What happened to 'The Gold'? This crime saga is focused on the aftermath of a heist
Back in the 1980s, the British Prime Minister Margaret Thatcher famously declared, "There's no such thing as society." Although this was simply her hyperbolic way of saying that people shouldn't rely on government support, her words were taken quite differently: They fed the popular perception that, in the hyper-capitalist Britain that Thatcher was working to create, everybody was on their own.
This idea forms the backdrop of The Gold, an enjoyable new series made (along with the BBC) for the Paramount+ streaming service. It's based on a real-life gold heist of 1983, in which thieves broke into a warehouse and made off with three tons of gold bars. But this six-part series is not the story of the heist. It's about the aftermath, a zippy saga propelled by a terrific cast, sharply drawn characters and a slyly pungent vision of the go-go '80s.
Although The Gold does begin with the robbery, its creator, Neil Forsyth, is more interested in the colorful outlaws who deal with the gold once it's stolen. They are spearheaded by a vainglorious fence, Kenneth Noye, who's played with cheeky charisma by the great young actor Jack Lowden, whom you'll know from Slow Horses. Noye brings in his usual partner in crime, a dodgy gold broker, played by Tom Cullen. Then he enlists a sleek, social-climbing lawyer, played by Dominic Cooper.
Even as we watch this crew go about its plans, we follow their pursuit by a police task force. It's led by Brian Boyce, a righteous, dryly ironic detective chief inspector wittily played by Hugh Bonneville, who seems liberated at no longer being the dense Earl on Downton Abbey. Boyce's brightest officer, Nicki Jennings (nicely played by Charlotte Spencer) is the supremely honest daughter of a South London criminal. Naturally, she is underrated at first because this is the '80s and she's a woman.
The crooks work up elaborate ways to turn the gold into money, a process that involves smelted ingots, fake paperwork from Sierra Leone, genuine Swiss bank accounts and real estate investments along the Thames that change the face of London. Meanwhile, the task force is dogging their footsteps.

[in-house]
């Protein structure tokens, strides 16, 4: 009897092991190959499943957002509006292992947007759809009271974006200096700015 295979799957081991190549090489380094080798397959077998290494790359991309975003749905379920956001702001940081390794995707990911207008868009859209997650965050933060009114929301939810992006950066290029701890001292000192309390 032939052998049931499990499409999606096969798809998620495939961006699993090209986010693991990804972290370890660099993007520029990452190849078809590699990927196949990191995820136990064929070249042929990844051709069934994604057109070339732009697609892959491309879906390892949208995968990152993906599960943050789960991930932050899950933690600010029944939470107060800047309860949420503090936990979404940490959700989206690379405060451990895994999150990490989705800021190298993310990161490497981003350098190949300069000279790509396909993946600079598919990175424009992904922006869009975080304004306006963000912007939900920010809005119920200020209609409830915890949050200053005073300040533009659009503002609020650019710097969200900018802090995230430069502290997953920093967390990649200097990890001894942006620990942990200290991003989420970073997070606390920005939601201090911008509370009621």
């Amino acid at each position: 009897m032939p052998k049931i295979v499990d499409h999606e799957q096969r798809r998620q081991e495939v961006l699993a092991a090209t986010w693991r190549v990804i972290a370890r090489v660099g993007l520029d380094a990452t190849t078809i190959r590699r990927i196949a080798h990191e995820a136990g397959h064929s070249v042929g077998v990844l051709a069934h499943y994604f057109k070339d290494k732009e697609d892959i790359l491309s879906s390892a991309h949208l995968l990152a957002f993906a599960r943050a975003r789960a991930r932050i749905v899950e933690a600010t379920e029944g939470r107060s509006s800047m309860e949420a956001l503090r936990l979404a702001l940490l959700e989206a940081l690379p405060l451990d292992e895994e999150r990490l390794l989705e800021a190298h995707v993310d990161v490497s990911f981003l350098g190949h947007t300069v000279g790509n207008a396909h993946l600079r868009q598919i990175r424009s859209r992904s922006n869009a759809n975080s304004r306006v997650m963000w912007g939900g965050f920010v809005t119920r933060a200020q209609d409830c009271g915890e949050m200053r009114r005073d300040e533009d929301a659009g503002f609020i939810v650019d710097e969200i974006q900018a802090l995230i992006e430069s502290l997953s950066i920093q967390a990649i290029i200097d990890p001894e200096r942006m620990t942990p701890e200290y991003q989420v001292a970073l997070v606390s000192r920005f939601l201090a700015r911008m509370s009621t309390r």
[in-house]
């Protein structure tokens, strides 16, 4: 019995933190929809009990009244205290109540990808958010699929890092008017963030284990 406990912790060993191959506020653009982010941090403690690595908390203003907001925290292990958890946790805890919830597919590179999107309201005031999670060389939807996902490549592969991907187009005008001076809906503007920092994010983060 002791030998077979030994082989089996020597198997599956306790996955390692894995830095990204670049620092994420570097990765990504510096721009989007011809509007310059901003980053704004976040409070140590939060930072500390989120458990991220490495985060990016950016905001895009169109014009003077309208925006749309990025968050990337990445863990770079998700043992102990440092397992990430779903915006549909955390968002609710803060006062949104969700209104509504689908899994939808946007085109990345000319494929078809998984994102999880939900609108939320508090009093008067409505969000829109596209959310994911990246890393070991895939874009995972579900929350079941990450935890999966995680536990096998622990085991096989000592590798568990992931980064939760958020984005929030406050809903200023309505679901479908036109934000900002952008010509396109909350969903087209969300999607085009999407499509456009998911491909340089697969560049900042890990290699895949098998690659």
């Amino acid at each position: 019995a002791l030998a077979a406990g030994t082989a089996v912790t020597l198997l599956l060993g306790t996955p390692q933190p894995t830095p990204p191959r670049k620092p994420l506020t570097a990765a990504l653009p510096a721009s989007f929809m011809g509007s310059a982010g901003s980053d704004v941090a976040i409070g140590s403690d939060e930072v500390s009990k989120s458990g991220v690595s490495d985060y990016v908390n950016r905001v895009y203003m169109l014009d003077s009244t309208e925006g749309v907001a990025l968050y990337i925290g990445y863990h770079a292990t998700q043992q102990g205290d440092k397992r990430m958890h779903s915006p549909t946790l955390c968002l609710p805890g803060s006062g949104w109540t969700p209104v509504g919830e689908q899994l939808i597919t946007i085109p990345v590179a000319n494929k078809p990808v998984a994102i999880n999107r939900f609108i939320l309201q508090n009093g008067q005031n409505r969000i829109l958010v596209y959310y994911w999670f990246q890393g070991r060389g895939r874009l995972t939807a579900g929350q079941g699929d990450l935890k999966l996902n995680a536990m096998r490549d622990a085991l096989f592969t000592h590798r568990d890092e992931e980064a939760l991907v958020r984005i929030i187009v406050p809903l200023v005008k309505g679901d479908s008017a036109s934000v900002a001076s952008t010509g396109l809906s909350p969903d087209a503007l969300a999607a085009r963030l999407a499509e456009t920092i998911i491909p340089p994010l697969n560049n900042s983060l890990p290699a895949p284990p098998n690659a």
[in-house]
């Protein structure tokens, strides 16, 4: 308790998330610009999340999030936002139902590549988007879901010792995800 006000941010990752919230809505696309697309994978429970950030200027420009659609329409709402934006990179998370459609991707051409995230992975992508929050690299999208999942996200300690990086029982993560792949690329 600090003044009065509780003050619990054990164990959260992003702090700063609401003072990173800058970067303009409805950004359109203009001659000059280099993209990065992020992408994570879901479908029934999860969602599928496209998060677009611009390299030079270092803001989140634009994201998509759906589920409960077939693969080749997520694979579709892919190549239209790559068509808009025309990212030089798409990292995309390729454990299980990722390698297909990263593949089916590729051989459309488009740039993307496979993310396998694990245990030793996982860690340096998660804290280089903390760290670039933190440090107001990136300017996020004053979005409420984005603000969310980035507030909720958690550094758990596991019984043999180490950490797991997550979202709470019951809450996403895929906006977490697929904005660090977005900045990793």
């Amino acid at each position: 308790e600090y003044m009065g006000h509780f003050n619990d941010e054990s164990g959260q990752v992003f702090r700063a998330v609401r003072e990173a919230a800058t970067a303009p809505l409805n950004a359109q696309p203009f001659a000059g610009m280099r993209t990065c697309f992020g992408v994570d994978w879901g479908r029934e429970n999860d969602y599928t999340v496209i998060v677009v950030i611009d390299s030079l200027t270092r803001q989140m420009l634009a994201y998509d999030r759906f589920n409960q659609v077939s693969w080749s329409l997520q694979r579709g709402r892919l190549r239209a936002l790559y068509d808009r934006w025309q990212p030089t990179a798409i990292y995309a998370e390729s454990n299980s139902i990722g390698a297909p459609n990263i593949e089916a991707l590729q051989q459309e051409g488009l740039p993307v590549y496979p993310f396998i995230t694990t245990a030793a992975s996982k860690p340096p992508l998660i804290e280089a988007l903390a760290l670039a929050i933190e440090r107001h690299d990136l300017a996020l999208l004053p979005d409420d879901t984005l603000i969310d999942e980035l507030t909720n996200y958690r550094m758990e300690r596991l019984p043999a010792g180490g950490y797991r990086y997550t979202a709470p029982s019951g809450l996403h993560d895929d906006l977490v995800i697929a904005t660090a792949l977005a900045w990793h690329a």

Yet Boyce isn't interested in merely catching the thieves, whom he considers garden-variety criminals. He wants to nab the more powerful, and more dangerous people — well-off fences, like Noye, who bribe cops for protection, and the elite who reap the benefits of organized crime but don't get their fingers dirty.
Relishing a fast pace and broad canvas, The Gold zoots between scenes, locations and characters. Everyone registers vividly, be it the shrewd, quietly menacing South London hood played by Sean Harris or the gold broker's wife — that's Stefanie Martini — who doesn't know that her husband is busy moving a fortune in stolen gold every month. She wonders why he's too busy to take a holiday with his family.
Like nearly all British stories, The Gold is shadowed, if not shaped by the class system. Both the villains and the police come from the lower strata of a society that's run for the benefit of their posh social "betters." The show isn't without sympathy for its bad actors, taking care to let us understand what drives the crooks to be crooks.
The series' center is the battle between its two strongest characters, cocky Noye and buttoned-up Inspector Boyce. Both profoundly resent the class system. But where the amoral Noye believes that he's merely grabbing his fair share of a system rigged against him, Boyce holds to an older ideal of honor. He's especially angered by corruption among the police and the well-off, and works hard to slow the rot. But he's too smart to think he can stop it.
At one point, the gold dealer is cooking up a real estate deal in Ibiza. To smooth things along, he needs to pass an envelope full of cash to a local cop. He finds this reassuring. It confirms his sense that everyone has a price. This isn't true, of course — just look at Boyce. Yet it is emblematic. The Gold conjures the era when, from the mean streets of South London to the corridors of power, it became acceptable to think that money is the measure of all things.
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